You may also like

problem icon

Circles Ad Infinitum

A circle is inscribed in an equilateral triangle. Smaller circles touch it and the sides of the triangle, the process continuing indefinitely. What is the sum of the areas of all the circles?

problem icon

Golden Thoughts

Rectangle PQRS has X and Y on the edges. Triangles PQY, YRX and XSP have equal areas. Prove X and Y divide the sides of PQRS in the golden ratio.

problem icon

Ladder and Cube

A 1 metre cube has one face on the ground and one face against a wall. A 4 metre ladder leans against the wall and just touches the cube. How high is the top of the ladder above the ground?

Estimating Time

Stage: 3, 4 and 5 Challenge Level: Challenge Level:1

How well can you estimate time?

Start by trying to estimate exactly ten seconds:

Full Screen and tablet version

You could have several attempts and then analyse the data from the table. You could collect data from several people to do some interesting comparisons.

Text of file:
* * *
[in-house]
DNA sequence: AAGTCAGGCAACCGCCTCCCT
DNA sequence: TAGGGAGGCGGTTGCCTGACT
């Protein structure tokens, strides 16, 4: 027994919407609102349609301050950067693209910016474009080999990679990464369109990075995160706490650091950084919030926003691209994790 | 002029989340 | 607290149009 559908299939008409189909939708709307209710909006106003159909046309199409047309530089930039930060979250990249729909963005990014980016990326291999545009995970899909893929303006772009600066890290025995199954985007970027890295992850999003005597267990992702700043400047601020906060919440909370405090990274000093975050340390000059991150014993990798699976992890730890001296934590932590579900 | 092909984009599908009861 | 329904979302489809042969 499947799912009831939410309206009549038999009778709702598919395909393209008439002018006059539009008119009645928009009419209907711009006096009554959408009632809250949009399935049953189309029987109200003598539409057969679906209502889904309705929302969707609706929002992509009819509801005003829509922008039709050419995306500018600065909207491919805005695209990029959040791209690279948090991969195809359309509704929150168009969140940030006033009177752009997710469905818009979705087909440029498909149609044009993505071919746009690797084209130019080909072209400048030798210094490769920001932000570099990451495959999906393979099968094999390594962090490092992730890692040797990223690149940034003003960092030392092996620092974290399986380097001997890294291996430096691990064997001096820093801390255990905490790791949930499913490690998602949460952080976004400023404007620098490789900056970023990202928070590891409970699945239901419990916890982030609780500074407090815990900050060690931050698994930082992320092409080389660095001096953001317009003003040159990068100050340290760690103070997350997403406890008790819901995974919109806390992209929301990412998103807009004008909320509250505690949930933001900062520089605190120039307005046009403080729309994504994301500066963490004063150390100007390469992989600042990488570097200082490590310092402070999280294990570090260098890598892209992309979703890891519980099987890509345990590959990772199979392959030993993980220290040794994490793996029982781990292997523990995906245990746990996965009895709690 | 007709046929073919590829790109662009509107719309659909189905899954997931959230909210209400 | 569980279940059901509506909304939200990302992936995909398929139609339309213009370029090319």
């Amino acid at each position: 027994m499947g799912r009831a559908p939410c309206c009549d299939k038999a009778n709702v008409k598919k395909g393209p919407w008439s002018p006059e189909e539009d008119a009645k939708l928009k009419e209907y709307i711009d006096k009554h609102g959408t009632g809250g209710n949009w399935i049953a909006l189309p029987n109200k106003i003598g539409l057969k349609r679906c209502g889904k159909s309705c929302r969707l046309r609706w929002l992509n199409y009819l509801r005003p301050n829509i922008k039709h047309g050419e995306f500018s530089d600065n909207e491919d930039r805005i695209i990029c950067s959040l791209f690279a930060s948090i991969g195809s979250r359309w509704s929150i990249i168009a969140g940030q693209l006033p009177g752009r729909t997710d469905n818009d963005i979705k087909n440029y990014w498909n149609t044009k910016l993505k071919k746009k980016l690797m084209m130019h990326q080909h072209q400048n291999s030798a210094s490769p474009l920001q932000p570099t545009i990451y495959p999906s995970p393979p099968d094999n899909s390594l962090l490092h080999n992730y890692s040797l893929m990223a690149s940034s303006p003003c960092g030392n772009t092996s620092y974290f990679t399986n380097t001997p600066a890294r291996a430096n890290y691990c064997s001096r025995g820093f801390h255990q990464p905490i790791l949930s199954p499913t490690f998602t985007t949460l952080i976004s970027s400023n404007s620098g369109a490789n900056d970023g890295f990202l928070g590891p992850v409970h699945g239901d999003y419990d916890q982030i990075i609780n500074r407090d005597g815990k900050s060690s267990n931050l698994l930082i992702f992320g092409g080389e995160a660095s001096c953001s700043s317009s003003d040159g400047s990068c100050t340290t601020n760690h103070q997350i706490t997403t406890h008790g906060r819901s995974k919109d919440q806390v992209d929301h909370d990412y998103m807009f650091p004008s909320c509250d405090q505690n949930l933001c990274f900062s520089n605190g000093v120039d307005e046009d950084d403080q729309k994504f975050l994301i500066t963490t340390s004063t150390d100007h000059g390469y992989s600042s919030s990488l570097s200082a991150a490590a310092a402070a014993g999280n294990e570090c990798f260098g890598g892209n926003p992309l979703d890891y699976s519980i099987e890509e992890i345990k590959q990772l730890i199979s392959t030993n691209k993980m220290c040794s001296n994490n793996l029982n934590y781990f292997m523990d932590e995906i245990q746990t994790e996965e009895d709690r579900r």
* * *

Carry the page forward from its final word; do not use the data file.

Here are some questions you might like to consider:

Are people better at estimating short amounts of time (10 or 15 seconds) or longer time intervals (30 or 60 seconds)?

If a person's first attempt is an over-estimate, do they tend to underestimate on their second go?

If you are better than your partner at estimating 10 seconds, are you more likely to also be better at estimating longer time intervals?

Are older people better at estimating than younger people?

Do people get better at estimating if they practise?

Some people estimate time by reciting or singing something of a specific length, others by counting, others by visualising the hands of a clock...
Which strategies for estimating are most effective?

Is a person who is better at estimating time also likely to be better at estimating angles? Try Estimating Angles.

Does someone who can react faster also judge time intervals better? Try Reaction Timer